When it came to small group instruction, it was all leveled text—using the Jan Richardson model—not explicitly teaching anything related to sentence structure or grammar or anything like that on the writing side.

How was it shifting your school from balanced literacy to the science of reading? It sounds like your school led the district.

It wasn’t that hard for us. We actually had an external review because our district had such poor literacy scores, and so one of the things that they needed to do was have an external company come in. It was a balanced literacy company. They came into our school and did a walkthrough and gave us high marks in every single area that we were implementing.

My principal and I had a conversation about that. We were unhappy because there was something wrong. Our scores were so terrible. The kids weren’t learning how to read and now this company comes in and tells us to just keep going—you’re doing everything correctly. We couldn’t handle that. When we started having conversations with our staff, they were just as frustrated because they were working so hard and getting no results. So they were absolutely ready to try something new.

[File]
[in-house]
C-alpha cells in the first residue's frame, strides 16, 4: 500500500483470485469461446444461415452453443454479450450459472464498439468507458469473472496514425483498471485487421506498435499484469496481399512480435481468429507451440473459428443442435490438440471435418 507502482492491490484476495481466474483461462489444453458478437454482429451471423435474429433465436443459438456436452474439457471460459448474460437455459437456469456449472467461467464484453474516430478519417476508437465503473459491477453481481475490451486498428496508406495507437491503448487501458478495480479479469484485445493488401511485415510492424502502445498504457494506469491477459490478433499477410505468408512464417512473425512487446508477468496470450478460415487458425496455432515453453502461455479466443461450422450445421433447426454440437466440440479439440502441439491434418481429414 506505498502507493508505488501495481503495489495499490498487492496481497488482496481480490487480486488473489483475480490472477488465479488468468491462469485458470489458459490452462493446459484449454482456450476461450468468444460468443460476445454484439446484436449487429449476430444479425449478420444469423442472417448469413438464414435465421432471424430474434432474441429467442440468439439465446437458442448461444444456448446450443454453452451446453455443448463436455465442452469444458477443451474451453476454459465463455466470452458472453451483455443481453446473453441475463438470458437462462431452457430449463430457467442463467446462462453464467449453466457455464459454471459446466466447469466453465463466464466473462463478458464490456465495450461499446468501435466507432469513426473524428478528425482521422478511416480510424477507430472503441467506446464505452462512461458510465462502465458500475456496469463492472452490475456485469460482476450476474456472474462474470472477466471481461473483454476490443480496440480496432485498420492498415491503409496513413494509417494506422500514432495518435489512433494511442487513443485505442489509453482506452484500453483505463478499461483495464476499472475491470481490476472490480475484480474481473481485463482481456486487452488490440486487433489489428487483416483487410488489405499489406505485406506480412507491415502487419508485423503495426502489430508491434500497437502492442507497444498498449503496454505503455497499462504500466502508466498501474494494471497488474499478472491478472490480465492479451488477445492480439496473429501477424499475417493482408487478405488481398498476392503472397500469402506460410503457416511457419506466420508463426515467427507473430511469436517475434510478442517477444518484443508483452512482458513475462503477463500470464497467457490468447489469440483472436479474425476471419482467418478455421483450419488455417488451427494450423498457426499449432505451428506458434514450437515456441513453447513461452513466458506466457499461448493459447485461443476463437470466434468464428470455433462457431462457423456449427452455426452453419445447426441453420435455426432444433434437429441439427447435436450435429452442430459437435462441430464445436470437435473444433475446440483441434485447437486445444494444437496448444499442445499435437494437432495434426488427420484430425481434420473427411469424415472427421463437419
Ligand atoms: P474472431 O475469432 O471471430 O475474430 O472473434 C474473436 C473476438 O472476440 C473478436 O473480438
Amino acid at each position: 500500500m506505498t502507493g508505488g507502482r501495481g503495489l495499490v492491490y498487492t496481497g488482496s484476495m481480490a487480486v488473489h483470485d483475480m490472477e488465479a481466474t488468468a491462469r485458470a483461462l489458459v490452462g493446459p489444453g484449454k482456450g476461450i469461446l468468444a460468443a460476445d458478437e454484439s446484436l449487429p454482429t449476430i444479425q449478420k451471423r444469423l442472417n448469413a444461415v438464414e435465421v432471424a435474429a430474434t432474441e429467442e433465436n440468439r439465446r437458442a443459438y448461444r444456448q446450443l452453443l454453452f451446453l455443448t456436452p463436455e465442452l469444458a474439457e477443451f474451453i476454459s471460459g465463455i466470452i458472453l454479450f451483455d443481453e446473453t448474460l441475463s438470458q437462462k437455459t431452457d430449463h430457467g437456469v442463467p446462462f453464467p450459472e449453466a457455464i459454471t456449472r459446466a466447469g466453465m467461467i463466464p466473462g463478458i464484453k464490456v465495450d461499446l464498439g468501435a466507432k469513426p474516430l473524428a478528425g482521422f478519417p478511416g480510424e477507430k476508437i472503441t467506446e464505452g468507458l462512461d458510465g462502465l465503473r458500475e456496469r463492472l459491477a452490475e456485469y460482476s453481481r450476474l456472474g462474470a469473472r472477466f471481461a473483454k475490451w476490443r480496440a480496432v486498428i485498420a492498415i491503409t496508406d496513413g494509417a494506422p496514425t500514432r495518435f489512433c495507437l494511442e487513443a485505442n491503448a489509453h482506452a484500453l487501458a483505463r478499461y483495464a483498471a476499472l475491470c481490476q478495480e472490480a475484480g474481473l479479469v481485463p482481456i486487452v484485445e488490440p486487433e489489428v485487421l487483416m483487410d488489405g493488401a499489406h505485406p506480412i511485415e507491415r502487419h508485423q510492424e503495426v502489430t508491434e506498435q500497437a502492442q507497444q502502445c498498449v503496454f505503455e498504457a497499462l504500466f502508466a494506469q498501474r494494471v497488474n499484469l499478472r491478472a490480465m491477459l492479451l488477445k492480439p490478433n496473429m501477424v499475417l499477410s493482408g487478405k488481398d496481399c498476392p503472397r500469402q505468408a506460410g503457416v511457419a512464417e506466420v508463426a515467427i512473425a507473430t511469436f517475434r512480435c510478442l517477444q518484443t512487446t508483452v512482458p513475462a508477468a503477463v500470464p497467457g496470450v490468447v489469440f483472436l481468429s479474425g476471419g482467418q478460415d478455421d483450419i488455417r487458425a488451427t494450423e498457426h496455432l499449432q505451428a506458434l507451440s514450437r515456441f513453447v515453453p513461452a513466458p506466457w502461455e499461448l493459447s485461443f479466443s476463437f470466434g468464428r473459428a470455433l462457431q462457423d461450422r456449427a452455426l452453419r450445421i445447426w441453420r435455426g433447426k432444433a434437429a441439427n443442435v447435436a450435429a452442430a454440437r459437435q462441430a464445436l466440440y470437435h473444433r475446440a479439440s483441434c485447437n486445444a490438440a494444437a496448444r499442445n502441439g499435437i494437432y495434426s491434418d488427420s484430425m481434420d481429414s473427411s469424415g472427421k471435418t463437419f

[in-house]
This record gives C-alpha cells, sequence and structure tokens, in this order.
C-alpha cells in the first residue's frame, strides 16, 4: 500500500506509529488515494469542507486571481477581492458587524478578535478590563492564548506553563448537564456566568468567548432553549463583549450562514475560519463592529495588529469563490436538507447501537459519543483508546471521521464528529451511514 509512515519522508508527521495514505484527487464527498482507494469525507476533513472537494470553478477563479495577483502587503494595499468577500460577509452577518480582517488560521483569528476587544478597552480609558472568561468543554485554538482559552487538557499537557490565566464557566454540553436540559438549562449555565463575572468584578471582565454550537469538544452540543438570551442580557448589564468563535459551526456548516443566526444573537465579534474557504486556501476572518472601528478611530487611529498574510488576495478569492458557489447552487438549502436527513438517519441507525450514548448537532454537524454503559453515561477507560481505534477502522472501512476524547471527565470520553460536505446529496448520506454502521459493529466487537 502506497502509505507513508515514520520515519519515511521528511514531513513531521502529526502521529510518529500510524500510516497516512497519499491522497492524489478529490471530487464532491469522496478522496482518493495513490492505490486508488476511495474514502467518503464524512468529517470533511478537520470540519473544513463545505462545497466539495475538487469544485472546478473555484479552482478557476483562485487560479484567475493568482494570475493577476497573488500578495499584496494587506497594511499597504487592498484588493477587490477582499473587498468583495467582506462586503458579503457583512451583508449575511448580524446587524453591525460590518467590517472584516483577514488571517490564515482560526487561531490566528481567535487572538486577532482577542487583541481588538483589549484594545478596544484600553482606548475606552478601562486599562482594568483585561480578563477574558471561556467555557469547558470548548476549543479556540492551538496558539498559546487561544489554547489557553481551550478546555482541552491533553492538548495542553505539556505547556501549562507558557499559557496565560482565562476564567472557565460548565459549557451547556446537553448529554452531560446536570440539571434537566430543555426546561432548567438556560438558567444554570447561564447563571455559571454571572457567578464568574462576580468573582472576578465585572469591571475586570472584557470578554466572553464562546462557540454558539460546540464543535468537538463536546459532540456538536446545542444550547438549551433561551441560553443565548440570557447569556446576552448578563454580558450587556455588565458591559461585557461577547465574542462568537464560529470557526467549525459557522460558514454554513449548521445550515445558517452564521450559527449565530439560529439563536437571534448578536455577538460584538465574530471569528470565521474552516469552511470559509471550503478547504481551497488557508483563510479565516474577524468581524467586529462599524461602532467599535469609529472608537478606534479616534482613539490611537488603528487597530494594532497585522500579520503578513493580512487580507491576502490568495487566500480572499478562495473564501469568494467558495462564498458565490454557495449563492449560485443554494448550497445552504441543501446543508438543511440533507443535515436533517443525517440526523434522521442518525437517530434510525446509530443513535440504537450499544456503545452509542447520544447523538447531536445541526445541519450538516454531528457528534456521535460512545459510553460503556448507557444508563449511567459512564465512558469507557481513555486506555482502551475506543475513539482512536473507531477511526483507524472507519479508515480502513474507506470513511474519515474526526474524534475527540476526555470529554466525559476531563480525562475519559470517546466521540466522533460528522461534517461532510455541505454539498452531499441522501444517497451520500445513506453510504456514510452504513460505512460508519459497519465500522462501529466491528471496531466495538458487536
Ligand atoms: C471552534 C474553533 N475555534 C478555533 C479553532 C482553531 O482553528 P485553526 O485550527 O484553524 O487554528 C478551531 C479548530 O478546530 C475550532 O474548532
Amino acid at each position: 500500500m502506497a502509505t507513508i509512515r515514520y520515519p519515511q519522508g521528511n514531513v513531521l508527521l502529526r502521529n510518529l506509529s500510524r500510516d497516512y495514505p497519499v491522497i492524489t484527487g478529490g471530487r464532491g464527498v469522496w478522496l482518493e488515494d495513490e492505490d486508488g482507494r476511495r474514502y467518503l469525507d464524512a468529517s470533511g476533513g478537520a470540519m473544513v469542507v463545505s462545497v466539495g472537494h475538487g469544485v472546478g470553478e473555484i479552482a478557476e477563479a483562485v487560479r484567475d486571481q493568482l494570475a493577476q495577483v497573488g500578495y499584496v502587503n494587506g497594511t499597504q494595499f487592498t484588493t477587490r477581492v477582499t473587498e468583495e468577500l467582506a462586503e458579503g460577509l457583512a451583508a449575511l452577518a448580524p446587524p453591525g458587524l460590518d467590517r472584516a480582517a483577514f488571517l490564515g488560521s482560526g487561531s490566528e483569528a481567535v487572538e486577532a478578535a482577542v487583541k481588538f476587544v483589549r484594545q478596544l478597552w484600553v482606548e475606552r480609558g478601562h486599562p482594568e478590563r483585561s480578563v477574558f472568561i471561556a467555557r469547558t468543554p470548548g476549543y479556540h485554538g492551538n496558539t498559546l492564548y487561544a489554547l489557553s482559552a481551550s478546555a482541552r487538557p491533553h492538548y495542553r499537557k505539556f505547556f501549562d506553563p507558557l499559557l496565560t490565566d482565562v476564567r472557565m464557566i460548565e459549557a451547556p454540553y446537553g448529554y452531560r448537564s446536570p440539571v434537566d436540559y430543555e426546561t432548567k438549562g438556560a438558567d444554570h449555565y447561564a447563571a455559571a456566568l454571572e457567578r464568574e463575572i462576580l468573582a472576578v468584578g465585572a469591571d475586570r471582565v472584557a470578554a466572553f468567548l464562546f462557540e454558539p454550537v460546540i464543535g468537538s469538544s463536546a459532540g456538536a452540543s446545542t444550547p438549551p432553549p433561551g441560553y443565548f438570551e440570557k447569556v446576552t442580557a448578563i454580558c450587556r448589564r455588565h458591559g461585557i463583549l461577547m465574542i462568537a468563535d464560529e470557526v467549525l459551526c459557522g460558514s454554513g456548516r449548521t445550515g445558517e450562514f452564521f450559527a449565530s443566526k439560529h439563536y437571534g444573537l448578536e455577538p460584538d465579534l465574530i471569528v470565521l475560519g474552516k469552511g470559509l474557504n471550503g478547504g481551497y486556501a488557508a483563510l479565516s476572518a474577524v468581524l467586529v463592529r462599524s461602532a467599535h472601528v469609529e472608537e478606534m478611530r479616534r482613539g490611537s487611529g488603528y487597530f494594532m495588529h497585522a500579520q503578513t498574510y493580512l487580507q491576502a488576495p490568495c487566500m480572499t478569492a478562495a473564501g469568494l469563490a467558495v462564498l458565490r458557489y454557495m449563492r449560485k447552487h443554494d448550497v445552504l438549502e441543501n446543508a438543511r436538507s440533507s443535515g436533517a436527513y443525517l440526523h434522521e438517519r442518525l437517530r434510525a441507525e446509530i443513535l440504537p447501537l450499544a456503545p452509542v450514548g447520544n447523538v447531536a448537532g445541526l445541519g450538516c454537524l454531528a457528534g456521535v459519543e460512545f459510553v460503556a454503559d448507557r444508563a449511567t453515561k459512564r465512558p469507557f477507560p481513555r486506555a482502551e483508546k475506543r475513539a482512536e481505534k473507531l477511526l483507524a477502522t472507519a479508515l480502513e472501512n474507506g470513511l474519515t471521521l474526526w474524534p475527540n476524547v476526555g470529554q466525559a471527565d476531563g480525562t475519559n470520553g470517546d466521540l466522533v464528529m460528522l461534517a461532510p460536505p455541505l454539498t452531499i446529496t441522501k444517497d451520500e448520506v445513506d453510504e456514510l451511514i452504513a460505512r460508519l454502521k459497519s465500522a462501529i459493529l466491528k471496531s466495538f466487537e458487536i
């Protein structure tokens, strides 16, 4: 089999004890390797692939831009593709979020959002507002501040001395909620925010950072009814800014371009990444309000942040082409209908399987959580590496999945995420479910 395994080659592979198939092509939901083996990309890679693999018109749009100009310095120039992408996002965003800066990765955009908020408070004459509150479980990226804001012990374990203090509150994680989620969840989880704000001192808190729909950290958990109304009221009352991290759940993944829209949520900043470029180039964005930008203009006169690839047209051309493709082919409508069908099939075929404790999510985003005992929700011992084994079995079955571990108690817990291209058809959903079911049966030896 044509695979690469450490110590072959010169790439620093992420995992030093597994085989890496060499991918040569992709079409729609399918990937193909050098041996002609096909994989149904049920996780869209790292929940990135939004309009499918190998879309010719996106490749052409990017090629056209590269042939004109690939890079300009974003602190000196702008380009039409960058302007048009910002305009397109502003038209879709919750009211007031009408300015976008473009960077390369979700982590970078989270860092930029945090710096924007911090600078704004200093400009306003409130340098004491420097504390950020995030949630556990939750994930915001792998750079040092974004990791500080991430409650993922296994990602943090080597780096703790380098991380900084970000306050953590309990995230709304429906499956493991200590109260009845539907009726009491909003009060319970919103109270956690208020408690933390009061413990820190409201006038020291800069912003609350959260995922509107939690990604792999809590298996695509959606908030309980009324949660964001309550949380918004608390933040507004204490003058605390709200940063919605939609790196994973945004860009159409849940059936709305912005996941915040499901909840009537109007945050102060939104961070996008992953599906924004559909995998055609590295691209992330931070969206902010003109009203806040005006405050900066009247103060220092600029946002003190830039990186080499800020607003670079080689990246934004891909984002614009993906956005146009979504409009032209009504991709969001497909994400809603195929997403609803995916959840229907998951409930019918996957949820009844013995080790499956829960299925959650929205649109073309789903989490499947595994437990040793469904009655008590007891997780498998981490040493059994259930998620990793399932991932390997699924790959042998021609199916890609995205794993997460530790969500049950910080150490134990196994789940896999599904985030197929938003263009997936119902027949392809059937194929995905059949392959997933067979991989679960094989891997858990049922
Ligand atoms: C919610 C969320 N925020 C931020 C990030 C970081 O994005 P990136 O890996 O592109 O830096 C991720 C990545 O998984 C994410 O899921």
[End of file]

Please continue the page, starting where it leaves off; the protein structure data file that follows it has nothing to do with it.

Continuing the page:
We followed up with a lot of small group conversations, debriefing sessions, and professional development time after they went through the Top 10 Tools modules. We didn’t want them to just be on their computers. We wanted to have discussions. We wanted to talk about how it was going to impact our students. A lot of the comments that we got were: “This is what we have been feeling. This is what we’ve been missing. We knew that they weren’t going to learn it through osmosis or listening to us read—they needed that explicit and systematic instruction.”